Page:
Jude Terror wraps up a week of Siege reviews with Siege: Embedded #4, by Brian Reed and Chris Samnee!
Credits & Solicit Info:
COVER BY: Adi Granov
WRITER: Brian Reed
PENCILS: Chris Samnee
INKS: John & Laura Lakey
COLORED BY: John Ross
LETTERED BY: Werther Dell'Edera
SIEGE BLOCKBUSTER TIE-IN!! As the SIEGE of Asgard escalates to its final chaotic moments, one man must decide which is more important - living through the day, or getting the truth behind the story of the century! Rated T ...$3.99
IN STORES: May 12, 2010
It's been almost a week since the jaw-dropping finale of Siege hit stores, and now we've all had some time to digest it, as well as ato nticipate this week's Avengers #1. It is clear that an era has ended in Marvel Comics, and we are entering the beginning of a brand new Marvel Universe. While Brian Bendis's trio of finales, Siege, Dark Avengers, and New Avengers, have soaked up much of the attention in the past week, it would be a crime not to recognize the fantastic work that Brian Reed has put into not only Siege:Embedded, but the post-Disassembled Marvel Universe as a whole. Just as Siege itself closed out the "dark" age in Marvel, so did Siege: Embedded, aided by the remarkable talents of future superstar Chris Samnee, close out Reed's work in the era.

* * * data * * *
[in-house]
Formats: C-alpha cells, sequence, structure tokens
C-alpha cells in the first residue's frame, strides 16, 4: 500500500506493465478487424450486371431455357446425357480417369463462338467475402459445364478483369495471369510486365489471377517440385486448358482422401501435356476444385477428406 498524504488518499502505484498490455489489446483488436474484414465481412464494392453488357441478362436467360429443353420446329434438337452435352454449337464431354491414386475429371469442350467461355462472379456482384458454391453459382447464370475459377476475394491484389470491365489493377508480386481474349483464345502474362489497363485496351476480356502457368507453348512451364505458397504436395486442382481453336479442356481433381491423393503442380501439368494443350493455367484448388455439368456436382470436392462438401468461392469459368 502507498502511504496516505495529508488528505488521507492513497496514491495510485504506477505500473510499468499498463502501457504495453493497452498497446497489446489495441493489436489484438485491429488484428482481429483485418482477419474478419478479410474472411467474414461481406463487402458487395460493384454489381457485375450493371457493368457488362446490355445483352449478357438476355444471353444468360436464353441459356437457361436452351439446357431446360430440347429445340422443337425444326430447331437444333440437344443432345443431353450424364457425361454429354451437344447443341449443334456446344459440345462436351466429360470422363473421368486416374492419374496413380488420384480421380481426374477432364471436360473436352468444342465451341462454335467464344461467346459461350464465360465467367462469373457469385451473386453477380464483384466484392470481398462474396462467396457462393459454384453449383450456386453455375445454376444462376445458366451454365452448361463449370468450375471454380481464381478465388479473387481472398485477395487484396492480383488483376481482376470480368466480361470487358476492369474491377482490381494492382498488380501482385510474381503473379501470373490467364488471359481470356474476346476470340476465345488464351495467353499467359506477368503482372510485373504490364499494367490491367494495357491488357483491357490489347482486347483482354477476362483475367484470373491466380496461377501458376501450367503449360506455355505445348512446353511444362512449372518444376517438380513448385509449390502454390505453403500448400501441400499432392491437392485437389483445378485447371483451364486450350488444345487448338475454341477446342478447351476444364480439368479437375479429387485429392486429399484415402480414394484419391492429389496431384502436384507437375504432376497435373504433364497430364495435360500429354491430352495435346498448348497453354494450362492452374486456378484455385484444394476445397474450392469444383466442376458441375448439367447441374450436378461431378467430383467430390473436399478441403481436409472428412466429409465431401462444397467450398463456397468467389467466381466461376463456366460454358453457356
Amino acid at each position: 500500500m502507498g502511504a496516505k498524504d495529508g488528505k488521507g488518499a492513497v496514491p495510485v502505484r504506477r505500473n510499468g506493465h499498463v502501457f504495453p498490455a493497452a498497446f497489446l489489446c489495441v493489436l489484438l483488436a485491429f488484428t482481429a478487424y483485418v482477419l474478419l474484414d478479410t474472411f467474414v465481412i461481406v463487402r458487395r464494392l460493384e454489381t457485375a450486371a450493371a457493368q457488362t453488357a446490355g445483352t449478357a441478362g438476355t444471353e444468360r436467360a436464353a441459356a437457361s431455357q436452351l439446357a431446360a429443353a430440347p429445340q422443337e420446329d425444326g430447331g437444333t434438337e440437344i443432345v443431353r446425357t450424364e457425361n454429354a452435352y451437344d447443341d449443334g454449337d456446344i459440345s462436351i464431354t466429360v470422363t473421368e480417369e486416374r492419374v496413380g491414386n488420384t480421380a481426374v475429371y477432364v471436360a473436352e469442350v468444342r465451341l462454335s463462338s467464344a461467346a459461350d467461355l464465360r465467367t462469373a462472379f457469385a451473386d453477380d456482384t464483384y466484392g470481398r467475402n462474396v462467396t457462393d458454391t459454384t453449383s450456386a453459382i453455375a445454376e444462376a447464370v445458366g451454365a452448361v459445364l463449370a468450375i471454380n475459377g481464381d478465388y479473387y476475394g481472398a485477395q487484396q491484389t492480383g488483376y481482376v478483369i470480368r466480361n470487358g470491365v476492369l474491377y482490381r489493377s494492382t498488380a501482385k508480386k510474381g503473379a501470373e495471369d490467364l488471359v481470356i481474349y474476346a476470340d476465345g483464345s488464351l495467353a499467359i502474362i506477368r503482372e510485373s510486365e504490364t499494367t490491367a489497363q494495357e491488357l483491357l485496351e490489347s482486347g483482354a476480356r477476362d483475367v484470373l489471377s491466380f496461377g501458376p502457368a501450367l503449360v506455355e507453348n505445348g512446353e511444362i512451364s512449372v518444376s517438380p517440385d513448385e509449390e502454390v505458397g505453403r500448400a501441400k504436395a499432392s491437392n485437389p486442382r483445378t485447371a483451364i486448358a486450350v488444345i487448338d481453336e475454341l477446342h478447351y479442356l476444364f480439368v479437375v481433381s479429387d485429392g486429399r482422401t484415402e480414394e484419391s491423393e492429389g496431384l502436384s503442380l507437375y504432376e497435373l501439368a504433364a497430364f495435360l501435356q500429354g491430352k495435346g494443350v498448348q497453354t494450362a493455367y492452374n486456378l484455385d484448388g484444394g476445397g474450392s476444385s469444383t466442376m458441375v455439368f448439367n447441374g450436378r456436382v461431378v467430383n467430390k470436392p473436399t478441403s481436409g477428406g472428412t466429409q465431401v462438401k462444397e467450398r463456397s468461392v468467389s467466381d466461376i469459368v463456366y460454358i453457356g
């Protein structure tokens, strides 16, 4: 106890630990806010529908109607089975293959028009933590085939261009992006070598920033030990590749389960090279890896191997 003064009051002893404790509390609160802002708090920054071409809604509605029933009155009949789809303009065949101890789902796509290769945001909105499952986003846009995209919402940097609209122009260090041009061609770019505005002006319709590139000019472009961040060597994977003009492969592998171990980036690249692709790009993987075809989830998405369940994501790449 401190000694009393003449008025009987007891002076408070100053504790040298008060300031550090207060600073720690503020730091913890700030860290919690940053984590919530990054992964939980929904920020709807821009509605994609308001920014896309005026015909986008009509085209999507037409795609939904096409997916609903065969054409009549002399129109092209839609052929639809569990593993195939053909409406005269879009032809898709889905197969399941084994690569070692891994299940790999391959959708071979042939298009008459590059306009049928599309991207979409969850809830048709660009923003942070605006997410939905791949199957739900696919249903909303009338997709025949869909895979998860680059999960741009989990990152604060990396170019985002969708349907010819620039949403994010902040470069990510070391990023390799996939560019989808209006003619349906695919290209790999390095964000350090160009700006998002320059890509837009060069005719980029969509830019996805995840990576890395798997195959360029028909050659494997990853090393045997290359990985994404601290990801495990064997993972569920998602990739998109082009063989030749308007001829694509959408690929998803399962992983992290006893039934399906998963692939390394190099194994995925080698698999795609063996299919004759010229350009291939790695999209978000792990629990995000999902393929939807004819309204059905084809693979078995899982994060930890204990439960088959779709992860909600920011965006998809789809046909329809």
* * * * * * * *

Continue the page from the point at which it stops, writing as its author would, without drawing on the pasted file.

Embedded, a four issue companion series to the main event book of Siege, filled the role that Front Line did during Secret Invasion and Civil War. Furthermore, Embedded could also be considered a sequel to Secret Invasion: Front Line, as that book was also written by Reed, and began the arc of suffering for lead character Ben Ulrich that concludes here. The first three issues of Embedded were fun and exciting, a journey full of potential for the unlikely trio of Ulrich, his fellow disgraced journalist William Stern, and Norman Osborn's Siege scapegoat, the voluminous Volstagg, as they take a road trip to Braxton, Oklahoma, site of the invasion of Asgard.
The first three issues, despite touching on serious subject matter and setting the stage for some big allegories, were almost bright in tone, with the excitement building as the characters made their way to Asgard, and Volstagg providing brilliantly written comic relief. This issue, on the other hand, deals with the somber after-effects of the assault on Asgard, and the shock of going from jokes about Volstagg's appetite to pulling bodies from underneath rubble creates a starling juxtaposition that causes the reader to consider the gravity of war, which is, of course, Reed's goal. Reed set out to tell a story about embedded journalists with this book, a unique twist on the everyman perspective of the Front Line books, and he succeeds, ascreators often do in works that stand out in the comics medium, in rising above the simplicity of superhero slugfests and saying something that applies to the real world.